Michael Rubin, a member of Commentary magazine’s ace blogging team, spotted this amazing paragraph in a Reuters dispatch:

The reality is that life is tough in North Korea in the best of times, however. International sanctions over its nuclear weapons program, a decaying economy and a defective food distribution system have left almost a third of its 24 million people poor and hungry and it has few friends besides its neighbor China.

From what alternative universe does this come? North Korea is poor, Rubin retorts, because “it’s a totalitarian state that holds its own citizens in contempt.” He continues:

International sanctions may target the North’s weapons program but, if sanctions were waived tomorrow, the only beneficiaries would be Kim Jong-un and the military. The food distribution system is not defective, just misaligned. After all, it was the regime and military that benefited when the Clinton administration shipped food aid to North Korea. The regime maintains the Songbun, a social classification system that marks North Koreans for life. A tiny few benefit; most are disposable.

This is my opportunity to recommend an amazing book about North Korea, Escape from Camp 14: One Man’s Remarkable Odyssey from North Korea to Freedom in the West, by Blaine Hardin, a former Washington Post reporter, now with NPR. Don’t be put off by the NPR affiliation—this is a book you’ll never forget. It is about Shin Dong-hyuk, the only person ever born in a North Korean slave labor camp ever to escape.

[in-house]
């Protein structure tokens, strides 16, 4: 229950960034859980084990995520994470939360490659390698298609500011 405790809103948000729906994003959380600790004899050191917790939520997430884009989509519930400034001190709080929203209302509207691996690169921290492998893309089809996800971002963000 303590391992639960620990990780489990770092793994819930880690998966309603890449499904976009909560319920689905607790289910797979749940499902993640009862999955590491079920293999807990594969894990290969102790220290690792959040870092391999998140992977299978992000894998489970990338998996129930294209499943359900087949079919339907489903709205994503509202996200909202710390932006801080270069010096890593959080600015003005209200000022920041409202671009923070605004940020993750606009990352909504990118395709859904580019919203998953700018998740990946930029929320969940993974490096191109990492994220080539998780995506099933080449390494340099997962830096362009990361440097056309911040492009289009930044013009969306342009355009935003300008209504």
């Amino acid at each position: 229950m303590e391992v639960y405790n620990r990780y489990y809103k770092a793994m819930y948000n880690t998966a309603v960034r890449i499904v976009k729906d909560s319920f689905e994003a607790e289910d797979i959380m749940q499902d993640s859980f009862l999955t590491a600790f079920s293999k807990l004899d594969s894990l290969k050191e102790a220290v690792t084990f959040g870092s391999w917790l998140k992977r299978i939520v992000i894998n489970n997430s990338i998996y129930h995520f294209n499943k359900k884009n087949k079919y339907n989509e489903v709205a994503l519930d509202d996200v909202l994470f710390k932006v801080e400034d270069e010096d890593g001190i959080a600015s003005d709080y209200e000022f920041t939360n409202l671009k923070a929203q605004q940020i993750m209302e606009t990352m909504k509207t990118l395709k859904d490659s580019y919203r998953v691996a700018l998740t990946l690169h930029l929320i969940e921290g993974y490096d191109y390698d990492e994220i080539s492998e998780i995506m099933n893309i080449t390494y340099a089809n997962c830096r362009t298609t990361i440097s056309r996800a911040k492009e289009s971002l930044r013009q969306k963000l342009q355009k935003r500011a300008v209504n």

It is also, as a Wall Street Journal review noted, a condemnation of the "barbaric" North Korean regime. Competition for scarce food in the camp was so intense that a child was beaten to death for having stolen five kernels of corn. Shin viewed his mother merely as a competitor for food. He had experienced no love from her and so, when he betrayed her for trying to escape–an act that resulted in the execution of his mother and brother, which he witnessed–Shin felt no remorse until he escaped and came to the West.

The work was backbreaking and people like Shin accepted that their lives would be brief and painful–and full of hunger. His escape came about almost as happenstance: he met another prisoner in solitary confinement—he was being punished—who had been a government official. Desperate to escape to China, a country of which Shin was ignorant, the older prisoner inspired Shin. When the time came, the older man, going first was electrocuted and Shin walked over his body to freedom.

The North Korea outside the camp was not as bad but it was backward and hungry. Because all the goodies go to the ruling family and their henchmen, poverty was endemic. The rulers, whom one would dismiss as nutty if they weren’t able to create untold suffering for their people, developed a theory based on bloodlines. Shin deserved to be a slave laborer because he had a bad bloodline–i.e., his father had been deemed insufficiently loyal to the regime. So many people in North Korea are so malnourished that they are mentally defective. Because of this, even if the country were able to shake off the regime, it would take generations to recover.

So this is the society that a Reuters correspondent thinks is groaning under the weight of economic sanctions. I am awarding the coveted Joan Juliet Buck Award to whoever wrote the Reuters story. The award traditionally goes to journalists who are willing to turn a blind eye to the evil acts of tyrants.